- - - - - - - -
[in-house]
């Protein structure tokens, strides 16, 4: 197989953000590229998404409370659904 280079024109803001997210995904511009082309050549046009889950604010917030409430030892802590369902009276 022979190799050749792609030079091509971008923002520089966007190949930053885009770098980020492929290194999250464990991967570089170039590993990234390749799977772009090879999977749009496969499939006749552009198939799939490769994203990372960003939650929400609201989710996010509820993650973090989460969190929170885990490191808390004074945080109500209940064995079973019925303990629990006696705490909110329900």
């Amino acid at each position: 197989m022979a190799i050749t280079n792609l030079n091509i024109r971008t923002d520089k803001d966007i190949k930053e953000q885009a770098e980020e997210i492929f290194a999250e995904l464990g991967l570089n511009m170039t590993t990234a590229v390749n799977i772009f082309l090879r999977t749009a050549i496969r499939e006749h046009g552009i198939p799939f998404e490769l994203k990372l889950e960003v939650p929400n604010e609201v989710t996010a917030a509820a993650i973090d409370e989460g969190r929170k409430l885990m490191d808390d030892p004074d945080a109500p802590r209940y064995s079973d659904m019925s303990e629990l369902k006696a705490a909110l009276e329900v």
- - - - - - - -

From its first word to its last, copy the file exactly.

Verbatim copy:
[in-house]
């Protein structure tokens, strides 16, 4: 197989953000590229998404409370659904 280079024109803001997210995904511009082309050549046009889950604010917030409430030892802590369902009276 022979190799050749792609030079091509971008923002520089966007190949930053885009770098980020492929290194999250464990991967570089170039590993990234390749799977772009090879999977749009496969499939006749552009198939799939490769994203990372960003939650929400609201989710996010509820993650973090989460969190929170885990490191808390004074945080109500209940064995079973019925303990629990006696705490909110329900």
């Amino acid at each position: 197989m022979a190799i050749t280079n792609l030079n091509i024109r971008t923002d520089k803001d966007i190949k930053e953000q885009a770098e980020e997210i492929f290194a999250e995904l464990g991967l570089n511009m170039t590993t990234a590229v390749n799977i772009f082309l090879r999977t749009a050549i496969r499939e006749h046009g552009i198939p799939f998404e490769l994203k990372l889950e960003v939650p929400n604010e609201v989710t996010a917030a509820a993650i973090d409370e989460g969190r929170k409430l885990m490191d808390d030892p004074d945080a109500p802590r209940y064995s079973d659904m019925s303990e629990l369902k006696a705490a909110l009276e329900v």